Dispersal and diversification: macroevolutionary implications of the MacArthur–Wilson model, illustrated by Simulium (Inseliellum) Rubstov (Diptera: Simuliidae)
Authors: Spironello, Mike; Brooks, Daniel R.
Source: Journal of Biogeography, Volume 30, Number 10, October 2003 , pp. 1563-1573(11)
Provide an empirical test of the ‘radiation zone’ hypothesis of the MacArthur–Wilson theory of island biogeography using the taxon-pulse hypothesis of Erwin and Brooks Parsimony Analysis (BPA) on Simulium (Inseliellum) Rubstov. Location
Micronesia, Cook Islands, Austral Islands, Society Islands, Marquesas Islands, Fiji and New Caledonia. Methods
Primary and secondary BPA of the phylogeny of Inseliellum. Results
Primary BPA showed that 15% of the taxon area cladogram contained area reticulations. Secondary BPA (invoking the area duplication convention) generated a clear sequence of dispersal for Inseliellum. The sequence follows a Micronesia – Cook Islands – Marquesas Islands – Society Islands dispersal, with a separate dispersal from the Cook Islands to the Austral Islands less than 1 Ma. A radiation in the island of Tahiti (Society Islands) produced numerous dispersals from Tahiti to other islands within the Society Islands system. Islands close to Tahiti (source island) have been colonized from Tahiti more often than islands far from Tahiti, but a higher proportion of those species colonizing distant islands have become distinct species. Main conclusions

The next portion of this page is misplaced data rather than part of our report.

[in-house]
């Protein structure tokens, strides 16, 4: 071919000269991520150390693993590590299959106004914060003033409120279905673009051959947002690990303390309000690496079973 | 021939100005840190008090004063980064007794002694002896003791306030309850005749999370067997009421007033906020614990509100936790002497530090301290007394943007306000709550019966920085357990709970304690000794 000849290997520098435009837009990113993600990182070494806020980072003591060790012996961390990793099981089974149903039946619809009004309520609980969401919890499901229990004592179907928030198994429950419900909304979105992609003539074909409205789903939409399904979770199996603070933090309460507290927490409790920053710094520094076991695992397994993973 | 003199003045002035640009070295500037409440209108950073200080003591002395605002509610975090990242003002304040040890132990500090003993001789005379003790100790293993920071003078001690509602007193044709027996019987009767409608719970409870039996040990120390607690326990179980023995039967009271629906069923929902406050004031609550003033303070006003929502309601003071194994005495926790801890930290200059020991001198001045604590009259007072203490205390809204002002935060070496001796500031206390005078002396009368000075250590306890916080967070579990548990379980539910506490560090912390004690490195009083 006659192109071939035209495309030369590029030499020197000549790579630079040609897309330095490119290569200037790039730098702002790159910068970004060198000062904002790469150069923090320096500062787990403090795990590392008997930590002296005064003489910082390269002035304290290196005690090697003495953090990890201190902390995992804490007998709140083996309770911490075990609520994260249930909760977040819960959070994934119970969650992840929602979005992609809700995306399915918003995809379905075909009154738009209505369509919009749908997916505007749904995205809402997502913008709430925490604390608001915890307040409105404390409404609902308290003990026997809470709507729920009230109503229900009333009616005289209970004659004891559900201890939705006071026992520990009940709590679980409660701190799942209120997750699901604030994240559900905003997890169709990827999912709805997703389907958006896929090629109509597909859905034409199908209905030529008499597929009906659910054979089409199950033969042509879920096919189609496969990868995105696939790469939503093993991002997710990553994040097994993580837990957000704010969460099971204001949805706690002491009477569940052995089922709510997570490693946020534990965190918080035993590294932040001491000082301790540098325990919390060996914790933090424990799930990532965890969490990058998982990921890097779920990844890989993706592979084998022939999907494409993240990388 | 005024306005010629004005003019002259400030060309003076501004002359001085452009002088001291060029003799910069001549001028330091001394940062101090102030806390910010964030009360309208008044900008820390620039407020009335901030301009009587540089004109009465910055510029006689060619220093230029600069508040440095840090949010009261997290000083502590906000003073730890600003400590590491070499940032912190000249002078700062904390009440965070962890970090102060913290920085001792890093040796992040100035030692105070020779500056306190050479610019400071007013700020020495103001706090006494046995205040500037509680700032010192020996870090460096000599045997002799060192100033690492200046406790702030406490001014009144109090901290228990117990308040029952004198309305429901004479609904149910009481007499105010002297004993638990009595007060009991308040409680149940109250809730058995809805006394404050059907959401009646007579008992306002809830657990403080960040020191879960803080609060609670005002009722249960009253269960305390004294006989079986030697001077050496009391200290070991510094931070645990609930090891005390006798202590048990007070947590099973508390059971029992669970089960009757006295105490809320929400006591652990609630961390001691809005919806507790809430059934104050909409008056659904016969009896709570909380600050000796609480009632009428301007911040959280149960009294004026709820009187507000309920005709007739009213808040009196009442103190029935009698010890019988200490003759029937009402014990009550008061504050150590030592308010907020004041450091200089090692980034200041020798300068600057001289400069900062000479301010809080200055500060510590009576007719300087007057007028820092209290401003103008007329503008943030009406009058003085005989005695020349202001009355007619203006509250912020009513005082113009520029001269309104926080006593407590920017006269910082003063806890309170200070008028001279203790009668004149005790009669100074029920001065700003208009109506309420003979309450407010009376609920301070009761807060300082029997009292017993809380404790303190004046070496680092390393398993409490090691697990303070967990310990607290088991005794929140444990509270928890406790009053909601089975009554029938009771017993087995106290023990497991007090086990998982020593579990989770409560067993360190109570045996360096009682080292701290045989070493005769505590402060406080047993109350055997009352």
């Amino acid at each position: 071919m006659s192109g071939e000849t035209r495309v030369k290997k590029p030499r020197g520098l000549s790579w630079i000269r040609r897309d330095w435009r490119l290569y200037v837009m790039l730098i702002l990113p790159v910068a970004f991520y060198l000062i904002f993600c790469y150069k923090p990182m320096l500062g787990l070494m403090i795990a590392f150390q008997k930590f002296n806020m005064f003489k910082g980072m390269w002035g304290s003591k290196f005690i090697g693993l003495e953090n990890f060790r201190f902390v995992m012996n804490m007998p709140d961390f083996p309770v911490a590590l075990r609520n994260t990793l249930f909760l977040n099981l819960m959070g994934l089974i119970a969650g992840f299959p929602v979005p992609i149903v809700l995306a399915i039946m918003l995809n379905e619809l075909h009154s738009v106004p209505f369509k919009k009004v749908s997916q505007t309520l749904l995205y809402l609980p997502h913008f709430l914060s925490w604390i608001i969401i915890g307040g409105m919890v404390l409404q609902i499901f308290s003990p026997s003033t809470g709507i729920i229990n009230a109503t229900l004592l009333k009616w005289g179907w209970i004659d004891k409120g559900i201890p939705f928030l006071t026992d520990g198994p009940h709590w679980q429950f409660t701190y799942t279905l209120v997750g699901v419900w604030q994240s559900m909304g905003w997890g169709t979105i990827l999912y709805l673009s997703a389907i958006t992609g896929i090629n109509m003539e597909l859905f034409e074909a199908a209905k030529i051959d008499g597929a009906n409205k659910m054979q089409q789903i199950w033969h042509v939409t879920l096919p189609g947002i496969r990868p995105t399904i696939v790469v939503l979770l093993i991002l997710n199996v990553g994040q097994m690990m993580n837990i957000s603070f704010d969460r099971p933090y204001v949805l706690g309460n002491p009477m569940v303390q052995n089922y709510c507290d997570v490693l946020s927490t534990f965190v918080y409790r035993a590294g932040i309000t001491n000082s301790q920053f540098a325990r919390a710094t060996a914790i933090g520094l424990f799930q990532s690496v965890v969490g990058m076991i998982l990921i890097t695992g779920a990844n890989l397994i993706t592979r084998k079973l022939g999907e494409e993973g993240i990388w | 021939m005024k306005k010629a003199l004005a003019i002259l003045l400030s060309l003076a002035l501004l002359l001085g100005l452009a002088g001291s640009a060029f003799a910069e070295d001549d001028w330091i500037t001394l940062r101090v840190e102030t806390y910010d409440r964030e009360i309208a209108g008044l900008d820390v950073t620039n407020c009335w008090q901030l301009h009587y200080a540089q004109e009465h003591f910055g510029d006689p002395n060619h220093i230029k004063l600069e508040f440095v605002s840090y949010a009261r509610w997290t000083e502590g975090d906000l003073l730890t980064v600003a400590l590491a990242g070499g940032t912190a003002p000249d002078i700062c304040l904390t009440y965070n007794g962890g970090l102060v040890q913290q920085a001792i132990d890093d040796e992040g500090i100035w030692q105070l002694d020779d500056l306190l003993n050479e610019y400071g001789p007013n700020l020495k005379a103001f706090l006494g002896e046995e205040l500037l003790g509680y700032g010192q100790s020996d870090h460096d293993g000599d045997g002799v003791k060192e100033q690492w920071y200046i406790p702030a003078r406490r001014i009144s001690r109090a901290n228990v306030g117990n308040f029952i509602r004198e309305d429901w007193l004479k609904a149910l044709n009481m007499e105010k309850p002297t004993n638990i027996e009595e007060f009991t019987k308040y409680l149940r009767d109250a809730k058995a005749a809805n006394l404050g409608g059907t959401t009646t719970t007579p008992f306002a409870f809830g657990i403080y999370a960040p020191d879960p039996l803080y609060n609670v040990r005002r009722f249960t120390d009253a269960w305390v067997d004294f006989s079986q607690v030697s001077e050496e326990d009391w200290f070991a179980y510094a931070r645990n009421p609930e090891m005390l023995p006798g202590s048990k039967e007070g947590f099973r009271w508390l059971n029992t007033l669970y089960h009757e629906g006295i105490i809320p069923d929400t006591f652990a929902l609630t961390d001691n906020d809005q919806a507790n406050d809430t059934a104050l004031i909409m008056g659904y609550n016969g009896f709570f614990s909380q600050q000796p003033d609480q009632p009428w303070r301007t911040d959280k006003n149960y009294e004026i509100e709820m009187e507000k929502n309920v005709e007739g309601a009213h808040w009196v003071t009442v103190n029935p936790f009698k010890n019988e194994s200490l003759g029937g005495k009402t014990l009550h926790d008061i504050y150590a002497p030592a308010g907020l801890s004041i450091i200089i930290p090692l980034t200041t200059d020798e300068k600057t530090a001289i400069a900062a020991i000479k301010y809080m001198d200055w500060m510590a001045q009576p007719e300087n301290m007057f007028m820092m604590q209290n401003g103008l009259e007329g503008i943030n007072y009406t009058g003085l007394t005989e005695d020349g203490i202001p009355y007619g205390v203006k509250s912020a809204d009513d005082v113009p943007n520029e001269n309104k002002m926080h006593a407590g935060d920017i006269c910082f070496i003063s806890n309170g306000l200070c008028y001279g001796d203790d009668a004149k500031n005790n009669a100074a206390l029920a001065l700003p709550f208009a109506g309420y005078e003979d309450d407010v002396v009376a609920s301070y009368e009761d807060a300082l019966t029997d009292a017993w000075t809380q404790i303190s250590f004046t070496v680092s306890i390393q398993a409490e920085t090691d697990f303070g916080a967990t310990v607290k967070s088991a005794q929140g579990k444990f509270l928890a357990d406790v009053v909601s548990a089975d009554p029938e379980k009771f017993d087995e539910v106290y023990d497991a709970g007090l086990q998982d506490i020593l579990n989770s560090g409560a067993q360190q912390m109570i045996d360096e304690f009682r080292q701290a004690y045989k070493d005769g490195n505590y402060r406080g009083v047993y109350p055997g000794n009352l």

The dispersal sequence of Inseliellum exhibits both old to young island dispersal and young to old island dispersal. This is due to habitat availability on each island. Inseliellum is a model system in exemplifying the ‘radiation zone’ hypothesis of MacArthur and Wilson. As well, islands close to the source are colonized more often that those far from the source, but colonization of islands far away from the source results in a higher proportion of speciation events than for islands close to the source. The diversification of Inseliellum corresponds to a taxon-pulse radiation, with a centre of diversification on Tahiti resulting from its large area and abundant freshwater habitats. This study illustrates the utility of BPA in identifying complex scenarios that can be used to test theories about the complementary roles of ecology and phylogeny in historical biogeography.
Document Type: Research Article
Affiliations: Department of Zoology, University of Toronto and Centre for Biodiversity and Conservation Biology, Royal Ontario Museum, Toronto, Ontario, Canada
Publication date: October 1, 2003